St-James United Church

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On Saturday morning, I escape from work for an hour to go visit a church I had noticed the night before, as I was pacing St Catherine street up and down looking for food. St-James United Church is a national historic site of Canada and a Quebec religious heritage building. The church was hidden behind commercial buildings for 70 years before they were finally demolished in 2006. The church was thereafter opened to St Catherine, in the heart of Montreal, and came to life again.

Even as an atheist, I enjoy visiting places of worship, temples, churches or mosques. Some are beautiful work of art. Some make me understand why people believe, and why they find peace in these places. As I explained before, I can’t stand proselytism — but I hope I’m open-minded enough to accept that religion isn’t always the root of all evils, even though some people use it as an excuse to spread hate and intolerance.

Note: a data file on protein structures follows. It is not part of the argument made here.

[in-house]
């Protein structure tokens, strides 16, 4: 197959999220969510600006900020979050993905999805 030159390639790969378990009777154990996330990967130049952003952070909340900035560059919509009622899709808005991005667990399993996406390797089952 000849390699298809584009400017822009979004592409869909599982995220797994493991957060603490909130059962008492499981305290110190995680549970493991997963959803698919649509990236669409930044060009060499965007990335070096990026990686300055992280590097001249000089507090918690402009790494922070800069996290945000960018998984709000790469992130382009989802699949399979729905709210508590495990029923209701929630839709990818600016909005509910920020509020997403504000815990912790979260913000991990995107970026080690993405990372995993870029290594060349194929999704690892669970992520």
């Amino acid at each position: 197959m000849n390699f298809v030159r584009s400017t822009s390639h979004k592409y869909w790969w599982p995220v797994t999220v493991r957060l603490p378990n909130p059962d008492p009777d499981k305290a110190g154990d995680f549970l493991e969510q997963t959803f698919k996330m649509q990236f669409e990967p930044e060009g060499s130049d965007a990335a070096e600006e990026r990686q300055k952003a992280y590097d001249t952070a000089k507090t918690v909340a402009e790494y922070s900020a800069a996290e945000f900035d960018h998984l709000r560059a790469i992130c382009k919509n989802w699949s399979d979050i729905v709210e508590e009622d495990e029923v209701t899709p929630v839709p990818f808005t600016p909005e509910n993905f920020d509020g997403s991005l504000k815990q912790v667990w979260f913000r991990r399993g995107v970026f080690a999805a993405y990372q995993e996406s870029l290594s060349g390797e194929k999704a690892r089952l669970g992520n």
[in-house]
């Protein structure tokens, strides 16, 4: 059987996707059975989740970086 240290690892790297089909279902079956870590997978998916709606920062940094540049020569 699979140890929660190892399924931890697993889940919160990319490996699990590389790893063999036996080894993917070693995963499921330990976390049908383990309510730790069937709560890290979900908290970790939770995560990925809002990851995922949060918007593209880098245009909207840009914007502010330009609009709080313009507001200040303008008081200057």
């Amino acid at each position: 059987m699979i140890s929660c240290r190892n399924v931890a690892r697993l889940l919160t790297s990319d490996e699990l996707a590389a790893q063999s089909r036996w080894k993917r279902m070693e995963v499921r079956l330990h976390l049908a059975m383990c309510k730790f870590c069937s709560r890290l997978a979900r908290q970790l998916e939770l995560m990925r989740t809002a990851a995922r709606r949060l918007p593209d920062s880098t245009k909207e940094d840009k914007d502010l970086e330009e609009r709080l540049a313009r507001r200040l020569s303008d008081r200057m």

I was greeted at the entrance of the church by Rob Bull, the Supervising elder. When I asked him if I could take some pictures, he decided to give me the grand tour and took me upstairs where I could enjoy the overview of the inside of the church. He commented on many of the stained window, explaining that one of them was actually made by a Turkish artist in Montreal, a practicing Muslim. He was proud to tell me that the church welcomed everyone, and added that many Jewish and Muslims came to pray as lunch time because they didn’t have the time to make it to their respective places of worship. “Everyone is welcome here”, he said, ” “no matter what you believe in and how you interpret your faith. We do not judge.”